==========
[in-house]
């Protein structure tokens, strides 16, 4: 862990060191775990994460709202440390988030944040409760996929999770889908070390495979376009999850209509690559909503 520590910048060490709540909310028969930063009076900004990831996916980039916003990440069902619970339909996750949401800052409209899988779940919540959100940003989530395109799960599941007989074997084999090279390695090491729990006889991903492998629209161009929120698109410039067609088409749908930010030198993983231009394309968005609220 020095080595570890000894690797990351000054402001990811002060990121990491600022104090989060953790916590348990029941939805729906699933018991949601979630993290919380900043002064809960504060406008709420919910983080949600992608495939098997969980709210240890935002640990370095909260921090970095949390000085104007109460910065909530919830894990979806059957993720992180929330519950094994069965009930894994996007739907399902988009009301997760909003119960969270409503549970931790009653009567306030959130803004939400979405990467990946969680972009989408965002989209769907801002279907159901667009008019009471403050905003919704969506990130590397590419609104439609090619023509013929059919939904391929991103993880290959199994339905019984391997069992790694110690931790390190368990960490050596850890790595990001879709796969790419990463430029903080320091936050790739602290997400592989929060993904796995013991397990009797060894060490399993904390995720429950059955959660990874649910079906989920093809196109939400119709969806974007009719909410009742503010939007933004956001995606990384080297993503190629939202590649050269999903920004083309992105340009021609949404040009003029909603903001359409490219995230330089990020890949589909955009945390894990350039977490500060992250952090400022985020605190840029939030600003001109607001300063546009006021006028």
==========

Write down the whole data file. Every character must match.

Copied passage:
[in-house]
């Protein structure tokens, strides 16, 4: 862990060191775990994460709202440390988030944040409760996929999770889908070390495979376009999850209509690559909503 520590910048060490709540909310028969930063009076900004990831996916980039916003990440069902619970339909996750949401800052409209899988779940919540959100940003989530395109799960599941007989074997084999090279390695090491729990006889991903492998629209161009929120698109410039067609088409749908930010030198993983231009394309968005609220 020095080595570890000894690797990351000054402001990811002060990121990491600022104090989060953790916590348990029941939805729906699933018991949601979630993290919380900043002064809960504060406008709420919910983080949600992608495939098997969980709210240890935002640990370095909260921090970095949390000085104007109460910065909530919830894990979806059957993720992180929330519950094994069965009930894994996007739907399902988009009301997760909003119960969270409503549970931790009653009567306030959130803004939400979405990467990946969680972009989408965002989209769907801002279907159901667009008019009471403050905003919704969506990130590397590419609104439609090619023509013929059919939904391929991103993880290959199994339905019984391997069992790694110690931790390190368990960490050596850890790595990001879709796969790419990463430029903080320091936050790739602290997400592989929060993904796995013991397990009797060894060490399993904390995720429950059955959660990874649910079906989920093809196109939400119709969806974007009719909410009742503010939007933004956001995606990384080297993503190629939202590649050269999903920004083309992105340009021609949404040009003029909603903001359409490219995230330089990020890949589909955009945390894990350039977490500060992250952090400022985020605190840029939030600003001109607001300063546009006021006028």